10 April 2015: Whistle-blowing and the Public Interest:
It is unlawful to subject someone to a detriment or dismiss them as a result of having made a Protected Disclosure, also known as whistle-blowing).
In June 2013 the law changed so that the worker had to reasonably believe that the disclosure was in the ‘Public Interest’. However, rather unhelpfully, ‘public interest’ was not defined, though it is generally understood to concern the welfare or well-being of the general public.
In Chestertons v Nurmohamed reported this week in the EAT, considered what was or was not in the public interest. The EAT stated that an individual contractual dispute would not normally satisfy the public interest test but that a disclosure relating to a relatively small group of people may do so.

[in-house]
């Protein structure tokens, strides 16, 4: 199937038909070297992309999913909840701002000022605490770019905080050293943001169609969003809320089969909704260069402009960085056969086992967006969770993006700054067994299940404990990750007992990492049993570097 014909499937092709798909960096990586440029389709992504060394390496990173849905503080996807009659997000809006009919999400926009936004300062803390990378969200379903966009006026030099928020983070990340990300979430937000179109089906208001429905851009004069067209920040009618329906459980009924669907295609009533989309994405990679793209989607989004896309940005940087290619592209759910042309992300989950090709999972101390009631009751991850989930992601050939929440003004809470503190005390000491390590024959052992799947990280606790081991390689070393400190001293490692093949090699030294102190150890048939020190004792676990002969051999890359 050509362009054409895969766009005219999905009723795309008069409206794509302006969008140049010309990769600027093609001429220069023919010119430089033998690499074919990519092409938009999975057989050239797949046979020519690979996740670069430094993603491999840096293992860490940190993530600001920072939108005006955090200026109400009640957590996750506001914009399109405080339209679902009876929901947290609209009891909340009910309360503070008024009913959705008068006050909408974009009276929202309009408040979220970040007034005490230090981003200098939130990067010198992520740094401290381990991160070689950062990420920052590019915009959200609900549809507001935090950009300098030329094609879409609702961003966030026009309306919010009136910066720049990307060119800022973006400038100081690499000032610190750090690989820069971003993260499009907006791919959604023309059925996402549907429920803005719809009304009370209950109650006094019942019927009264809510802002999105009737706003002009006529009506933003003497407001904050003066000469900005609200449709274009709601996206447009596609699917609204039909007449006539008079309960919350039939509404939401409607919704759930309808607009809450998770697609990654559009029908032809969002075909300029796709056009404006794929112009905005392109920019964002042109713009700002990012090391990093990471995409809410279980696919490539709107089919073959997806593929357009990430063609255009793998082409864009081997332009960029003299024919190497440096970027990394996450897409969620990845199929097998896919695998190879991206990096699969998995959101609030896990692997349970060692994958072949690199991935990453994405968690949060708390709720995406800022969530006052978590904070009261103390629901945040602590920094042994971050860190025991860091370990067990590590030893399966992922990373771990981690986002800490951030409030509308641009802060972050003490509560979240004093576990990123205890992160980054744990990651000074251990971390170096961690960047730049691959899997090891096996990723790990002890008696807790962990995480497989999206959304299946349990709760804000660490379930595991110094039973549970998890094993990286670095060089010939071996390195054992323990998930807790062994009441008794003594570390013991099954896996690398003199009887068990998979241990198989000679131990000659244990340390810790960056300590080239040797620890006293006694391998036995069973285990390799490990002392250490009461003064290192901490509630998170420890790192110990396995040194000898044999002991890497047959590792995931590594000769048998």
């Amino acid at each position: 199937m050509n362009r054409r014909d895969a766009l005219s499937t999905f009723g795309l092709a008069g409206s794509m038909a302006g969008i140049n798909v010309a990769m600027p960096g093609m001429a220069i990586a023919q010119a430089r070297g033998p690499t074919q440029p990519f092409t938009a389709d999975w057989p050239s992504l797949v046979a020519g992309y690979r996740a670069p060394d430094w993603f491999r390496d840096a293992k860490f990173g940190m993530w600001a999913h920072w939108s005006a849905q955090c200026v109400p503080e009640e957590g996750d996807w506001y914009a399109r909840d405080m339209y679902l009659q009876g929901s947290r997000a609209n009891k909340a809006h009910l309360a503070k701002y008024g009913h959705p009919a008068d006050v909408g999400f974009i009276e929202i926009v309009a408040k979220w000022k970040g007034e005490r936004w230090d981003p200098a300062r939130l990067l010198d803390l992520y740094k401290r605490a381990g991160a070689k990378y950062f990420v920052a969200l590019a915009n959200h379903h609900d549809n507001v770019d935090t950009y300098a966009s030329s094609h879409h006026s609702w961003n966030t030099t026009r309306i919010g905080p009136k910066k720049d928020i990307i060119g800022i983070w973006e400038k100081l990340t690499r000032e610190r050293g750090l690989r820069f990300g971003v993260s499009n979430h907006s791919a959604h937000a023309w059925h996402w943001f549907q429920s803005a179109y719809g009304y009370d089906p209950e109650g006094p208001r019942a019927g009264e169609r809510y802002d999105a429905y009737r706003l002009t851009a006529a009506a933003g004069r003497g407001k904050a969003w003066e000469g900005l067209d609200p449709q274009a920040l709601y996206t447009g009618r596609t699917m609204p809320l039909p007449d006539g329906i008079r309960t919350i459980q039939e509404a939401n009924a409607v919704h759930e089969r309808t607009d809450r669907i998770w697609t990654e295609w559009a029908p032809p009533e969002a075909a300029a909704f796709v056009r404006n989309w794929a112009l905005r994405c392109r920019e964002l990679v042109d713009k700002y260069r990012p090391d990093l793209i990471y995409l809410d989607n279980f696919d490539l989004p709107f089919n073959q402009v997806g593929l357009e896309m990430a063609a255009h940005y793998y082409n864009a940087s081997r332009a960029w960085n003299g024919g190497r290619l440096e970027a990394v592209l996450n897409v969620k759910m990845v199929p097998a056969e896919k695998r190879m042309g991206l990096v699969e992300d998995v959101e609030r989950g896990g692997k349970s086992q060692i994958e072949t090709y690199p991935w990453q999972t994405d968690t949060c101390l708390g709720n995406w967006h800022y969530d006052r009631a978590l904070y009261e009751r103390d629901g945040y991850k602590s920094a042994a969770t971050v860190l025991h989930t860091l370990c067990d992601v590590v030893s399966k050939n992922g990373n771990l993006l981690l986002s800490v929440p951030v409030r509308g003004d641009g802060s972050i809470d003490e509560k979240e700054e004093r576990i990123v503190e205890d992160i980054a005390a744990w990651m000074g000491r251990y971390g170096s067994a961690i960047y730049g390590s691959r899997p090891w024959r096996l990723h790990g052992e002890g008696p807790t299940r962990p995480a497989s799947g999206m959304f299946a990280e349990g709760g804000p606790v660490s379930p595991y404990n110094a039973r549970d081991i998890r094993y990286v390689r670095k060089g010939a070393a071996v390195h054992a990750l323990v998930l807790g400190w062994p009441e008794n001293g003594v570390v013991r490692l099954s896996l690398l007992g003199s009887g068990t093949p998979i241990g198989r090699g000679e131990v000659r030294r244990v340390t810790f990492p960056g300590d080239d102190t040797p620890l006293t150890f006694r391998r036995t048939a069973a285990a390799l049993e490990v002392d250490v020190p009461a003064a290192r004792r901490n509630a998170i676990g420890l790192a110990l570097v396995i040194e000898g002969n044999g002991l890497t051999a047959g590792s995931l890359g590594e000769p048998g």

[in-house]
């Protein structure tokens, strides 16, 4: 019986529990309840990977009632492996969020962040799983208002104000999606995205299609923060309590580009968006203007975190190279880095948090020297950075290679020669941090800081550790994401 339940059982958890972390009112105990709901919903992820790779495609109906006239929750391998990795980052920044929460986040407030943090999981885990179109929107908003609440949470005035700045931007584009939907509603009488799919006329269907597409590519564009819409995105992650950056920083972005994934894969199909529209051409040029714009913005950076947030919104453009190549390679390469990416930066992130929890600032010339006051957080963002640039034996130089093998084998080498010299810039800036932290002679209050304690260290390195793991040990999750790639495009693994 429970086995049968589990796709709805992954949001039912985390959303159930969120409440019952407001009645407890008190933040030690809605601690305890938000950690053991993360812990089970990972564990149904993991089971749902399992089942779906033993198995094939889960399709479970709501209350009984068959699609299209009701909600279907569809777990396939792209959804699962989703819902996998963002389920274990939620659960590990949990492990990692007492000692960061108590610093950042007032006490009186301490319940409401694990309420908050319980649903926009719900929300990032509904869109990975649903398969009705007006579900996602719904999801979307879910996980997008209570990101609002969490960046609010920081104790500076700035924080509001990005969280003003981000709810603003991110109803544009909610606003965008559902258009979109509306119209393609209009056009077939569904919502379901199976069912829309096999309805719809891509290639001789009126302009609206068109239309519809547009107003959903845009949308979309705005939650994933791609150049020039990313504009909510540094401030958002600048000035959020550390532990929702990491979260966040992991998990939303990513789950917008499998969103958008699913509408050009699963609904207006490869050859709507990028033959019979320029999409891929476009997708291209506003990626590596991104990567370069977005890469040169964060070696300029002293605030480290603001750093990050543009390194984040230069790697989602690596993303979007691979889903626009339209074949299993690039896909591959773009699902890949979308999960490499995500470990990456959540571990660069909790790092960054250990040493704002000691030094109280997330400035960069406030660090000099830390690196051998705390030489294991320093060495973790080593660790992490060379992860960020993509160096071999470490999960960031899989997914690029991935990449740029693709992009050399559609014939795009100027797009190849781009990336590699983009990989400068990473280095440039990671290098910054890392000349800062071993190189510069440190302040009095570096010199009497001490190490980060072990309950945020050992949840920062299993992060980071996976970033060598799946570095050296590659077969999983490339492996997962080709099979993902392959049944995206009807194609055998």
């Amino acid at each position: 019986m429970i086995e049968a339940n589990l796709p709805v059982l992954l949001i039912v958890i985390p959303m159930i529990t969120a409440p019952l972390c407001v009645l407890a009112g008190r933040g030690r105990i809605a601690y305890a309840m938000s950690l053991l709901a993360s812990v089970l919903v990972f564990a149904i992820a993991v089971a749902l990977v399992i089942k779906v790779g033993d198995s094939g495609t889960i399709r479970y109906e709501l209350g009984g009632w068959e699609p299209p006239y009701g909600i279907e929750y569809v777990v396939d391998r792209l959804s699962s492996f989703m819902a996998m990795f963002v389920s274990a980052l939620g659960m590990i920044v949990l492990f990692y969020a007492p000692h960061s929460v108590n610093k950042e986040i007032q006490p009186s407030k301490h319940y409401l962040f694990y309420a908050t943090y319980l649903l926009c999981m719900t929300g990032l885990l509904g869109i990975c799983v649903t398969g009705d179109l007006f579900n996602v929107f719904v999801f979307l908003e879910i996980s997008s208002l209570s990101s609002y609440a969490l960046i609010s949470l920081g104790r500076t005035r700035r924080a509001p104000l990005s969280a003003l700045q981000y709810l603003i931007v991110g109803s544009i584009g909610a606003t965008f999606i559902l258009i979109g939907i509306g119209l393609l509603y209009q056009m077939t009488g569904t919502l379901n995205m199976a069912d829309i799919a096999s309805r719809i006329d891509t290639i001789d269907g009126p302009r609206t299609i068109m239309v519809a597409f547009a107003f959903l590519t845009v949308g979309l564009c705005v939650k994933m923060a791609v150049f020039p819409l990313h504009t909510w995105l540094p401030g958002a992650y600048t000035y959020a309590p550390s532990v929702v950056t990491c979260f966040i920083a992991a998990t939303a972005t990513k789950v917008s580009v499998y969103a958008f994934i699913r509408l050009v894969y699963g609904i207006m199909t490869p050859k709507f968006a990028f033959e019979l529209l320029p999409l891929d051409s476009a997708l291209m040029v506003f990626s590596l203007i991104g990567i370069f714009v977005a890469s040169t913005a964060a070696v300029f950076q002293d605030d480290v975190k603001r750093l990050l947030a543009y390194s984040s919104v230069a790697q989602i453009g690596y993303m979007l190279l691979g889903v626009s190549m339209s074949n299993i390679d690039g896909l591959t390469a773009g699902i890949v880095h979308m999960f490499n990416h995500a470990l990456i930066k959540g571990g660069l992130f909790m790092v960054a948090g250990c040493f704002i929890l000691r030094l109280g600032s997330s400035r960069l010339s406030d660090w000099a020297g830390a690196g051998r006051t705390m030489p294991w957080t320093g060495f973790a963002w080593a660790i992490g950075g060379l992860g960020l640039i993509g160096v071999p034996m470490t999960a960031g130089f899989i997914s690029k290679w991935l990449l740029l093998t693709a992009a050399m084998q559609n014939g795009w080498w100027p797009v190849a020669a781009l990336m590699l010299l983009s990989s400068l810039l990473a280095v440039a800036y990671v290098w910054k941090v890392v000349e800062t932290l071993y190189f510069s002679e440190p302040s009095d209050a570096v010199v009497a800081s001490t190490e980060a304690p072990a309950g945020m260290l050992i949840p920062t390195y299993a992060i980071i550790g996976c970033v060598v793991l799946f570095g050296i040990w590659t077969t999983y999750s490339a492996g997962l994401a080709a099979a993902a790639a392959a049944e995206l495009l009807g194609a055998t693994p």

The public interest test can be satisfied even where the basis of the disclosure is wrong and/or there was no public interest in the disclosure, provided that the worker’s belief that the disclosure was made in the public interest was objectively reasonable. The ‘public interest’ requirement merely prevents the worker from relying on a breach of his own employment contract where the breach is of a personal nature and there are no wider public interest implications.
In the Chesterton case, Mr N had complained that the company was overstating costs for its London office, thus driving down the bonuses for him and 100 senior managers. The EAT agreed that was in the public interest.
if you would like advice on whistleblowing and public interest, call one of our solicitors today on 0207 118 0950, email firstname.lastname@example.org or visit www.reculversolicitors.co.uk